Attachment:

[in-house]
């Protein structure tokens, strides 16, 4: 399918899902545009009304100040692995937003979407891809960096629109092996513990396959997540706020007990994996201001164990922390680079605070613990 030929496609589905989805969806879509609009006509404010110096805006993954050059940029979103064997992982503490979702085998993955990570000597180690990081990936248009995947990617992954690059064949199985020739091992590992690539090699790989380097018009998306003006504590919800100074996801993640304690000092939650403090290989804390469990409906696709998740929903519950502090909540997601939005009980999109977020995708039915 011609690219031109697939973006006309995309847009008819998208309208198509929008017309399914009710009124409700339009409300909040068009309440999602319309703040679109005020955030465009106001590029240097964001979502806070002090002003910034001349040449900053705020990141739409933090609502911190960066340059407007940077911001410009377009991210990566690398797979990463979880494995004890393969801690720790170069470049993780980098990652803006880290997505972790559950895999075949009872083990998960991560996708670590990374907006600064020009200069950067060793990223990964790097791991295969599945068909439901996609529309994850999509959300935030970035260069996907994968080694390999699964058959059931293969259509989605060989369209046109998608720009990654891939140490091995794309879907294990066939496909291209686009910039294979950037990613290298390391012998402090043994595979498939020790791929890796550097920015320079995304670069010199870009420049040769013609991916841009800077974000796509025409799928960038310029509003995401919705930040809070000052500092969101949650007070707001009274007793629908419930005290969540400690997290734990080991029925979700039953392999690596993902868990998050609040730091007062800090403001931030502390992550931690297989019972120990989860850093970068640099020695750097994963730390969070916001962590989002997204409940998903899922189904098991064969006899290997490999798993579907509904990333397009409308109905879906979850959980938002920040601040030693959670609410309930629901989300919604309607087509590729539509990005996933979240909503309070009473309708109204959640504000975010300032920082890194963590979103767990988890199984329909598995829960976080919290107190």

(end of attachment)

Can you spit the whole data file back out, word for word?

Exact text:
[in-house]
């Protein structure tokens, strides 16, 4: 399918899902545009009304100040692995937003979407891809960096629109092996513990396959997540706020007990994996201001164990922390680079605070613990 030929496609589905989805969806879509609009006509404010110096805006993954050059940029979103064997992982503490979702085998993955990570000597180690990081990936248009995947990617992954690059064949199985020739091992590992690539090699790989380097018009998306003006504590919800100074996801993640304690000092939650403090290989804390469990409906696709998740929903519950502090909540997601939005009980999109977020995708039915 011609690219031109697939973006006309995309847009008819998208309208198509929008017309399914009710009124409700339009409300909040068009309440999602319309703040679109005020955030465009106001590029240097964001979502806070002090002003910034001349040449900053705020990141739409933090609502911190960066340059407007940077911001410009377009991210990566690398797979990463979880494995004890393969801690720790170069470049993780980098990652803006880290997505972790559950895999075949009872083990998960991560996708670590990374907006600064020009200069950067060793990223990964790097791991295969599945068909439901996609529309994850999509959300935030970035260069996907994968080694390999699964058959059931293969259509989605060989369209046109998608720009990654891939140490091995794309879907294990066939496909291209686009910039294979950037990613290298390391012998402090043994595979498939020790791929890796550097920015320079995304670069010199870009420049040769013609991916841009800077974000796509025409799928960038310029509003995401919705930040809070000052500092969101949650007070707001009274007793629908419930005290969540400690997290734990080991029925979700039953392999690596993902868990998050609040730091007062800090403001931030502390992550931690297989019972120990989860850093970068640099020695750097994963730390969070916001962590989002997204409940998903899922189904098991064969006899290997490999798993579907509904990333397009409308109905879906979850959980938002920040601040030693959670609410309930629901989300919604309607087509590729539509990005996933979240909503309070009473309708109204959640504000975010300032920082890194963590979103767990988890199984329909598995829960976080919290107190």